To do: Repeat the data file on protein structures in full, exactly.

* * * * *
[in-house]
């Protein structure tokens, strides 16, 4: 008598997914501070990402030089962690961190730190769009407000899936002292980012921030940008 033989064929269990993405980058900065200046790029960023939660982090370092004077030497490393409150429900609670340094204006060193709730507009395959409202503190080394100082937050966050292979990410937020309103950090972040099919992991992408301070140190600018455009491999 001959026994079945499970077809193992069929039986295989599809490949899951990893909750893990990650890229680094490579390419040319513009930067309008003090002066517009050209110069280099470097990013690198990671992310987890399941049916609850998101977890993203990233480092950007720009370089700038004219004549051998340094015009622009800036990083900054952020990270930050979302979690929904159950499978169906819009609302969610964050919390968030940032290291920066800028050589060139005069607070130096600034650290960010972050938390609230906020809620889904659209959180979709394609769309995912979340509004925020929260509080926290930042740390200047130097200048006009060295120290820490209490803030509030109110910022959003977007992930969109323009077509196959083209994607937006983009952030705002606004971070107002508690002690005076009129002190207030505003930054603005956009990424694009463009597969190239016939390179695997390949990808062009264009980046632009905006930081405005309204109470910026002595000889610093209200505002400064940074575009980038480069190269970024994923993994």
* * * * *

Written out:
[in-house]
């Protein structure tokens, strides 16, 4: 008598997914501070990402030089962690961190730190769009407000899936002292980012921030940008 033989064929269990993405980058900065200046790029960023939660982090370092004077030497490393409150429900609670340094204006060193709730507009395959409202503190080394100082937050966050292979990410937020309103950090972040099919992991992408301070140190600018455009491999 001959026994079945499970077809193992069929039986295989599809490949899951990893909750893990990650890229680094490579390419040319513009930067309008003090002066517009050209110069280099470097990013690198990671992310987890399941049916609850998101977890993203990233480092950007720009370089700038004219004549051998340094015009622009800036990083900054952020990270930050979302979690929904159950499978169906819009609302969610964050919390968030940032290291920066800028050589060139005069607070130096600034650290960010972050938390609230906020809620889904659209959180979709394609769309995912979340509004925020929260509080926290930042740390200047130097200048006009060295120290820490209490803030509030109110910022959003977007992930969109323009077509196959083209994607937006983009952030705002606004971070107002508690002690005076009129002190207030505003930054603005956009990424694009463009597969190239016939390179695997390949990808062009264009980046632009905006930081405005309204109470910026002595000889610093209200505002400064940074575009980038480069190269970024994923993994």